What is the moral of the story After Twenty Years?

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One valuable takeaway from O'Henry's "After Twenty Years" is that the past always catches up to you. Bob lives a life of crime, and he thinks all his "hustling around" will never catch up to him. He is in the wrong place at the wrong time, so he is arrested. For keeping his appointment with Jimmy, Bob pays for his crimes. O'Henry seems to be cautioning against doing bad things, as they will always catch up in the end.

Another lesson we learn is not to underestimate anyone. Bob brags about his success and hopes "Jimmy has done half as well. He was kind of a plodder, though, good fellow as he was." Bob is saying that the Jimmy he knew was unambitious, yet he was a good person. He believes that his friend will keep the appointment because Jimmy is reliable, and "he always was the truest, stanchest old chap in the world." So, while Bob trusts Jimmy will come, he does not think Jimmy will have been successful in his life. He certainly never guesses that Jimmy has become a police officer who will have him arrested. The truth is, if Jimmy is so true and such a good person, the only thing he can do is turn in his old friend; Bob does not seem to know Jimmy so well.

Another valuable moral here is that doing the right thing must take precedence over everything else. The two friends keep their twenty-year appointment; that should say something about the value of friendship. However, once Jimmy recognizes that his old friend is a wanted criminal, he must make a choice. He writes to Bob, "Somehow I couldn't do it myself" because he feels guilty for betraying his old friend. It's an understandable feeling. But Jimmy knows the right thing to do is to arrest Bob, so he places the law before a friendship.

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It's an interesting question (and be aware that, more widely speaking, there's nothing requiring that any particular story have a moral, and in fact many writers prefer not to assign a clear moral to their work, preferring to look at themes more broadly and ambiguously—leaving the questions open, so to speak). In this story, however, I'd suggest there's a strong focus on the degree to which people can change across the decades, sometimes for the worse. From that perspective, I would say that one moral is to be careful about the kind of choices one would make, because these would have a lifelong impact on one's life as it will follow. In Bob's case, his turn towards a life of crime will ultimately lead him to be arrested within the events of the story.

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I believe it would be safe to say that the theme of O. Henry's story "After Twenty Years" is an old one: Crime Does Not Pay. O. Henry contrasts two different characters who have two different philosophies and two different value systems. Bob is greedy and materialistic. He wants to make a lot of money, buy a lot of things, enjoy a life of luxury, and display his success conspicuously. And he doesn't care how he gets the money as long as he gets it. Jimmy is conventional and conservative. He wants a good steady job that is socially useful. He wants a home and a family. The two men's different philosophies take them on different paths until they finally meet again after twenty years. Jimmy has a good steady job that is useful to society. He likes his work and he has security. When he retires, he will receive a pension for the rest of his life. Bob, on the other hand, has made a lot of money through crooked means. Still, he has no home, no family, and no security. The money hasn't really done him much good. He has spent some of it on a scarf pin with a big diamond and a pocket watch decorated with small diamonds. It is important to him to have other people look at him, to admire and envy him. He is always on the run, and it is probably inevitable that he will end up in prison sooner or later. In O. Henry's story, Bob discovers that he can't even trust the man who used to be his best friend. Bob probably has no close friends because he never stays in the same place long enough to acquire friends, and also because he is not the kind of man that decent people would want to have as a friend. His flashy lifestyle has made him conspicuous, easy to identify wherever he goes. His career ends when he is led off to jail. If he has a whole string of crimes charged against him in Chicago and elsewhere in the West, he could be spending a long part of his life in state prisons. Crime really does not pay.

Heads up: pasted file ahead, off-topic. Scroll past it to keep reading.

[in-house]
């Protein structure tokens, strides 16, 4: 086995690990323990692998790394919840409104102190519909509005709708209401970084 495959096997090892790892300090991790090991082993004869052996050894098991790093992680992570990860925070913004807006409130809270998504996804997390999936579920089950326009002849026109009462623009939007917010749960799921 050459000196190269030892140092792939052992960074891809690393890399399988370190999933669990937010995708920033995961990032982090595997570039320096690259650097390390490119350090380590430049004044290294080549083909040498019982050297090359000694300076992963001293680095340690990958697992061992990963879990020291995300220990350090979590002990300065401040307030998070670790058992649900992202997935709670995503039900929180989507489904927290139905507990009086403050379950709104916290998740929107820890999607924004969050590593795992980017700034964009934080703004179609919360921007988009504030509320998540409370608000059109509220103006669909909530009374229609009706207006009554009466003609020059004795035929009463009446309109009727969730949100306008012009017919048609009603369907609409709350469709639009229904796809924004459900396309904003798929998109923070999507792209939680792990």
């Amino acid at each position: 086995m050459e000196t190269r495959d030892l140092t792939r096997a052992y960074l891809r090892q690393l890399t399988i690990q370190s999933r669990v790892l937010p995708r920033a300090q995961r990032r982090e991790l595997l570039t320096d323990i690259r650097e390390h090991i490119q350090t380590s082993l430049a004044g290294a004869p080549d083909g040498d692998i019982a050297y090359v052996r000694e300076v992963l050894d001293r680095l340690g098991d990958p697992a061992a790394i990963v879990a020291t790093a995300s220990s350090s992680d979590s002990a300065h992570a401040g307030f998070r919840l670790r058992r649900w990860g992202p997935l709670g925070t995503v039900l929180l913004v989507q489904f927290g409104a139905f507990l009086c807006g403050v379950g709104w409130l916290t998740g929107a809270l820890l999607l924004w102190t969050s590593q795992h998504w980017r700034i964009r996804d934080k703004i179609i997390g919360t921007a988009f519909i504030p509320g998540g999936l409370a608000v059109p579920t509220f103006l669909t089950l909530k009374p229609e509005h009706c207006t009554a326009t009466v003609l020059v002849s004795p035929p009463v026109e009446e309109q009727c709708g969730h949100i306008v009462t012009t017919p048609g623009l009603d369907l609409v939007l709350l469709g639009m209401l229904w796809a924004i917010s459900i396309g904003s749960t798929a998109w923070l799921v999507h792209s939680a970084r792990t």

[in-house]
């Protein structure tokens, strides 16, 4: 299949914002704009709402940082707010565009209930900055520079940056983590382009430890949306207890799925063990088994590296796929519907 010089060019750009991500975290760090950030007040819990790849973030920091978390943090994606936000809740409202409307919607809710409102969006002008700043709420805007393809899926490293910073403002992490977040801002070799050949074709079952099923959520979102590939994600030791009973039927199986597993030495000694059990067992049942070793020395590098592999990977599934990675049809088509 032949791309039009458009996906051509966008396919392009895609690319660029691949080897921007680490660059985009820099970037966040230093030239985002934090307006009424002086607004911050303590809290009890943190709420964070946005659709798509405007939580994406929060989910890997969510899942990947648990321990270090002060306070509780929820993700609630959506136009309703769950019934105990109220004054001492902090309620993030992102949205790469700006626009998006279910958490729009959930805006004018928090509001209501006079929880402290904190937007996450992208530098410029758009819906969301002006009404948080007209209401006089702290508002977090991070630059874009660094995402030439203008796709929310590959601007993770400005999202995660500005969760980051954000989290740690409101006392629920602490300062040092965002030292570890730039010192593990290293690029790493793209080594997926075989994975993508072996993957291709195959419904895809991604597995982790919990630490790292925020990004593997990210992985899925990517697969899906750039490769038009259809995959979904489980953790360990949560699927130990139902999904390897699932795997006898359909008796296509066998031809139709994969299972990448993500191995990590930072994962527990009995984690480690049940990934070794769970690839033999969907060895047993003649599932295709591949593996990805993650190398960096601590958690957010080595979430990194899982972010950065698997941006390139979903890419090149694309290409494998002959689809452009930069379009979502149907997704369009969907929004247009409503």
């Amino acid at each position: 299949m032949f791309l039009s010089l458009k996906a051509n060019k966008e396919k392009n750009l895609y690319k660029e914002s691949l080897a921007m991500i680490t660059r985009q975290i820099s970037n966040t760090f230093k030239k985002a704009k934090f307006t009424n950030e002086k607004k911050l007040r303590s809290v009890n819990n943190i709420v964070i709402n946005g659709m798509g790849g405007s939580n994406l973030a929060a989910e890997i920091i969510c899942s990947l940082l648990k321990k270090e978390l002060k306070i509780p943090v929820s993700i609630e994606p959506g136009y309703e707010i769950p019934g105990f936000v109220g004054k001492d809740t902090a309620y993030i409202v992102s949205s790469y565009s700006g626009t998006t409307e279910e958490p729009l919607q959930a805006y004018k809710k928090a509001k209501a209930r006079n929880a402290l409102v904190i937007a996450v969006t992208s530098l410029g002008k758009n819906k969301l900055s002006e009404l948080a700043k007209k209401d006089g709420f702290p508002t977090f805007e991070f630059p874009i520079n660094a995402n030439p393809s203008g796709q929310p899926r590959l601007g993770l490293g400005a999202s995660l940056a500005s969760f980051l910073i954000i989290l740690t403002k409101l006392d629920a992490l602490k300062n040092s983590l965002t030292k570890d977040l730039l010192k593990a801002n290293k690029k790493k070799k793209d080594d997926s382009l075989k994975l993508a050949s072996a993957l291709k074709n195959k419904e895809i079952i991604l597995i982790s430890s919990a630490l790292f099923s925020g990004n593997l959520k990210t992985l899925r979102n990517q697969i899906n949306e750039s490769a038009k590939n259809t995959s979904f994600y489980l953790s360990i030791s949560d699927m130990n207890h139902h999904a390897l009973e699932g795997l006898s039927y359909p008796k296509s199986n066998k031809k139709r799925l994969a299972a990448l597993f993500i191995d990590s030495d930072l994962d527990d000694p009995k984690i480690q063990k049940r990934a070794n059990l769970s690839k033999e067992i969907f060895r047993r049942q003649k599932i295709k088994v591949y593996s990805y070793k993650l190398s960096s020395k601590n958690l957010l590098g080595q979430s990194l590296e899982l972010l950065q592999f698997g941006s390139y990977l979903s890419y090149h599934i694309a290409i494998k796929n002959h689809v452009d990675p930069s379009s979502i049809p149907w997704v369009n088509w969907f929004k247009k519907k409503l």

The theme of "Crime Does Not Pay" is also to be found in at least two of O. Henry's other most popular stories, "A Retrieved Reformation" and "The Ransom of Red Chief." In "A Retrieved Reformation," Jimmy Valentine falls in love and plans to get married, but he realizes that his whole shady past has come back to haunt him, regardless of how much money he stole and how highly regarded he might be in the underworld as a professional safe-cracker. In "The Ransom of Red Chief," the two kidnappers are forced to pay to get rid of their victim. O. Henry served time in prison for embezzlement, and he associated with professional criminals after his release. He must have come to realize that crime ultimately catches up with its perpetrators.

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